Rabbi Chagai Raviv
Former Rosh Kollel in Cleveland (2009-2010)
Currently Rosh Beit Midrash in Yeshivat Shaarei Mevasseret Tzion

 

Parshat Pekudei begins with the following pasuk:

“These are the accountings of the Mishkan, the Mishkan of the Testimony, which were counted at the word of Moshe…” (Shmot 38:21)

Chazal wonder why the word “Mishkan” is repeated. Rashi cites their answer:

“[The word is written] twice, as an allusion to the [Beit] HaMikdash, which was taken as a collateral (shenitmashkein) – by the two destructions – for Israel’s iniquities.”

Yet, why does the Torah allude to the future churbanot (destructions) of the Beit HaMikdash now? The Mishkan is finally completed, and Moshe is about to examine and enumerate every aspect of the construction:

“Moshe saw all the work, and behold, they had done it as Hashem had commanded, so had they done; and Moshe blessed them.” (Shmot 39:43)

In the midst of this emotional celebration, the Torah chooses to remind us that both the Mishkan and the Beit HaMikdash will eventually be destroyed. Would it not have been more appropriate to wait for a less festive occasion?

The Maharal (Gur Aryeh) takes a rather cryptic approach:

“When something is counted, the ayin hara (literally, “evil eye”) takes control over it.”

In other words, Moshe’s accounting of the Mishkan’s construction arouses the ayin hara and thus leads to calamity and destruction.

Two questions arise from the Maharal’s explanation:

1. Did Moshe’s certification of the Mishkan’s construction actually generate an ayin hara?
Was the Beit HaMikdash really destroyed because of this ayin hara, rather than due to Bnei Yisrael’s sins?

We can answer these questions in the following manner:

After one devotes considerable time and energy and then successfully completes a long-term project, one feels great satisfaction over one’s achievements and accomplishments. But at the same time, one feels as if one’s exertions are over and that now is the time to rest on one’s laurels. One assumes that there is no need for further effort.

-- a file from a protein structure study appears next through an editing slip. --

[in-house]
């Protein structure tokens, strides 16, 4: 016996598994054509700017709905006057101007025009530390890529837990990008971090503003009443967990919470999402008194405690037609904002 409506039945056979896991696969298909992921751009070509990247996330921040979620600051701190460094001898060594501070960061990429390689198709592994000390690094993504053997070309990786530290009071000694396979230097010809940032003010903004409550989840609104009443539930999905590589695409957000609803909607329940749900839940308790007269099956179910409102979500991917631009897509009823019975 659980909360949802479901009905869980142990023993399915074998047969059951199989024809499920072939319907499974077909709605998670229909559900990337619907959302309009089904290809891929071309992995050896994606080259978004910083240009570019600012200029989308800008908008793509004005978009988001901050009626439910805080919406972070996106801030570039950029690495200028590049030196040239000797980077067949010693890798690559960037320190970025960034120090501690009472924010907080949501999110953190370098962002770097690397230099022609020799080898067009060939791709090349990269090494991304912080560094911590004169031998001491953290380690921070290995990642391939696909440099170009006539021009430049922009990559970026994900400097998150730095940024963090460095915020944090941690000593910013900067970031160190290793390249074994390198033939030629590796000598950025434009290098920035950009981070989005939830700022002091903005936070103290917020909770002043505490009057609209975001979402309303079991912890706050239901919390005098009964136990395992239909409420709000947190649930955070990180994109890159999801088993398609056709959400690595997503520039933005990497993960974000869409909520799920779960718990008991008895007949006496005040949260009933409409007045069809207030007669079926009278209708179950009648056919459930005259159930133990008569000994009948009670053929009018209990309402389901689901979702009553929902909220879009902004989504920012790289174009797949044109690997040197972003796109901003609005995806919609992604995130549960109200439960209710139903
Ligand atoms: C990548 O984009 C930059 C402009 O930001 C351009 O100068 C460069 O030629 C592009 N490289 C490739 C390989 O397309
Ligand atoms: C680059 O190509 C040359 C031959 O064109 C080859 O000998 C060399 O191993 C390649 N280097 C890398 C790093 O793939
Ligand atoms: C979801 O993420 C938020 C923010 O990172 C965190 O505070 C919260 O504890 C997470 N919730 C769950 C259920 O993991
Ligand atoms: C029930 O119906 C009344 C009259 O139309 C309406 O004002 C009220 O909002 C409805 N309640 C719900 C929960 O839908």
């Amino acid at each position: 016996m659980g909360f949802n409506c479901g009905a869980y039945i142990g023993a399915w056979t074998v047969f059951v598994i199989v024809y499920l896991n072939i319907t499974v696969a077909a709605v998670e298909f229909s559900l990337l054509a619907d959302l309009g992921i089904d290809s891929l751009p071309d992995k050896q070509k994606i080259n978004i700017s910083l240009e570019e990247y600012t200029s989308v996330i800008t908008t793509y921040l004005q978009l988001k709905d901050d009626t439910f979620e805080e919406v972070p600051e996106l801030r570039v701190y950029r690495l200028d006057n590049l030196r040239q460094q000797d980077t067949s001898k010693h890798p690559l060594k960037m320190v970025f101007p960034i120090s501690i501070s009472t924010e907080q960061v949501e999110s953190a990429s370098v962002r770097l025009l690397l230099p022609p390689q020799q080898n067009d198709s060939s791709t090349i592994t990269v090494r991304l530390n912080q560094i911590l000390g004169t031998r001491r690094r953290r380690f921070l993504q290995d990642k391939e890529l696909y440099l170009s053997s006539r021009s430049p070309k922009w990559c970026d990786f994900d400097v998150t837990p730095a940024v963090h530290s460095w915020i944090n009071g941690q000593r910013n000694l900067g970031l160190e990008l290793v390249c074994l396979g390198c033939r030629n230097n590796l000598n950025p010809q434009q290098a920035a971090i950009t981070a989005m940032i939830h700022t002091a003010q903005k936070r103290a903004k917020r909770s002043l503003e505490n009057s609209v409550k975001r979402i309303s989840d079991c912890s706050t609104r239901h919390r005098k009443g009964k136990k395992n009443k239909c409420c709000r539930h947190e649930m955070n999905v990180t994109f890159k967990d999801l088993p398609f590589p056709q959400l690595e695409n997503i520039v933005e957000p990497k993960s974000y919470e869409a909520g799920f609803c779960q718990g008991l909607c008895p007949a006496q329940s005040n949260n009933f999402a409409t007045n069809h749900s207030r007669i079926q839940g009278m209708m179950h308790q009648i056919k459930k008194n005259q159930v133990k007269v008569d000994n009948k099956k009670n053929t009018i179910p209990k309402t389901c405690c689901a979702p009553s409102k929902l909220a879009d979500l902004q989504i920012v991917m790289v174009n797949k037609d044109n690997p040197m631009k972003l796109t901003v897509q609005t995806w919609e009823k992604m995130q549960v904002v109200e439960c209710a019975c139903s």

However, when it comes to Avodat Hashem, such a sentiment is extremely dangerous. After all, the feeling that one has achieved a satisfactory level of Avodat Hashem comprises the beginning of one’s spiritual descent. If one is not ascending spiritually, one is – by definition – descending spiritually.

On the physical plane, we are entreated to make do with less:

“Who is rich? One who is happy with his lot.” (Masechet Avot 4:1)

However, in the spiritual world, an alternate model applies:

“Jealousy between scholars increases wisdom.” (BT Bava Batra 21a)

Unbridled spiritual ambition is the key to our ability to “climb” Har Hashem (literally, the “Mountain of Hashem”).

In contrast, a willingness to do only the absolute minimum is an indication of an ayin hara. As Chazal teach, the Torah does not specify a measure or an amount for the terumah gedolah. Nevertheless, one who gives with an “ayin yafah” (loosely, “a generous eye”) contributes much more than strictly necessary, but one who gives with an “ayin ra’ah” (loosely, “a miserly eye”) contributes only the bare minimum. Perhaps this is the source of the term, “ayin hara”.

We can apply this same concept to the Mishkan. Once the construction was finished, there was a significant risk of smugness and self-satisfaction. Bnei Yisrael could have easily said, “We fulfilled our obligations. There is nothing left for us to do. Everything is complete.” Indeed, this type of complacency could be a direct result of an accounting of one’s accomplishments and achievements. This, then, is the ayin hara: the lack of understanding that one must continue to toil in order to add meaning and significance to the Mishkan’s physical structure.

Moreover, prior to the Beit HaMikdash’s destruction, the nevi’im bemoaned the fact that the physical structure had lost its deeper significance and meaning – the very significance and meaning that Bnei Yisrael were meant to add, once the construction was finished.

Thus, precisely during the celebration over the Mishkan’s completion – a time of self-satisfaction and complacency – we are alerted to its eventual destruction. We must always remember that:

“It is not incumbent upon you to complete the task, but neither are you free to absolve yourself from it.” (Masechet Avot 2:19)